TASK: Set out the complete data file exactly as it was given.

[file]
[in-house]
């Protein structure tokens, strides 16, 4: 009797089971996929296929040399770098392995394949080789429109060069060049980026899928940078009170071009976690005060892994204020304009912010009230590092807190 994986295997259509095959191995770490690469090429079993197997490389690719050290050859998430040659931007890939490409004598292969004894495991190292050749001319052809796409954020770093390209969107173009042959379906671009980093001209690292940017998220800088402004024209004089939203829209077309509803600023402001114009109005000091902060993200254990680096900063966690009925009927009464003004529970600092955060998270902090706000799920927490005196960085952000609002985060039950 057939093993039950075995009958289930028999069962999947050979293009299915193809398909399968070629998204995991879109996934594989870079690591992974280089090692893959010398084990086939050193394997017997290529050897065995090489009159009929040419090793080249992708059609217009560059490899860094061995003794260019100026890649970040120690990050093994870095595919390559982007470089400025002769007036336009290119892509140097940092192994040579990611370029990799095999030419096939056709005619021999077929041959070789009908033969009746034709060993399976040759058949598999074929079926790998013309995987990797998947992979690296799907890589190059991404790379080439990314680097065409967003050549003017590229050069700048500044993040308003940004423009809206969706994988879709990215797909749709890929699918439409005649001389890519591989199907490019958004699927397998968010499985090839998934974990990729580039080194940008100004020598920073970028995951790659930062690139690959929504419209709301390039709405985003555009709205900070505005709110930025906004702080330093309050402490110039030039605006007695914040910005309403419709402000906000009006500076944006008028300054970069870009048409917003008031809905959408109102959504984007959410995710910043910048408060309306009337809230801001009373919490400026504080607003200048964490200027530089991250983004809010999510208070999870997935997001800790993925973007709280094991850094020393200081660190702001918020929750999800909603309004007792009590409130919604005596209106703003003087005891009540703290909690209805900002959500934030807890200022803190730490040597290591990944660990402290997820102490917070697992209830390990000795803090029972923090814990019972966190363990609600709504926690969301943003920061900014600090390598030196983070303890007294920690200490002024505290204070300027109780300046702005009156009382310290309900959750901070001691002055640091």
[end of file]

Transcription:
[in-house]
């Protein structure tokens, strides 16, 4: 009797089971996929296929040399770098392995394949080789429109060069060049980026899928940078009170071009976690005060892994204020304009912010009230590092807190 994986295997259509095959191995770490690469090429079993197997490389690719050290050859998430040659931007890939490409004598292969004894495991190292050749001319052809796409954020770093390209969107173009042959379906671009980093001209690292940017998220800088402004024209004089939203829209077309509803600023402001114009109005000091902060993200254990680096900063966690009925009927009464003004529970600092955060998270902090706000799920927490005196960085952000609002985060039950 057939093993039950075995009958289930028999069962999947050979293009299915193809398909399968070629998204995991879109996934594989870079690591992974280089090692893959010398084990086939050193394997017997290529050897065995090489009159009929040419090793080249992708059609217009560059490899860094061995003794260019100026890649970040120690990050093994870095595919390559982007470089400025002769007036336009290119892509140097940092192994040579990611370029990799095999030419096939056709005619021999077929041959070789009908033969009746034709060993399976040759058949598999074929079926790998013309995987990797998947992979690296799907890589190059991404790379080439990314680097065409967003050549003017590229050069700048500044993040308003940004423009809206969706994988879709990215797909749709890929699918439409005649001389890519591989199907490019958004699927397998968010499985090839998934974990990729580039080194940008100004020598920073970028995951790659930062690139690959929504419209709301390039709405985003555009709205900070505005709110930025906004702080330093309050402490110039030039605006007695914040910005309403419709402000906000009006500076944006008028300054970069870009048409917003008031809905959408109102959504984007959410995710910043910048408060309306009337809230801001009373919490400026504080607003200048964490200027530089991250983004809010999510208070999870997935997001800790993925973007709280094991850094020393200081660190702001918020929750999800909603309004007792009590409130919604005596209106703003003087005891009540703290909690209805900002959500934030807890200022803190730490040597290591990944660990402290997820102490917070697992209830390990000795803090029972923090814990019972966190363990609600709504926690969301943003920061900014600090390598030196983070303890007294920690200490002024505290204070300027109780300046702005009156009382310290309900959750901070001691002055640091």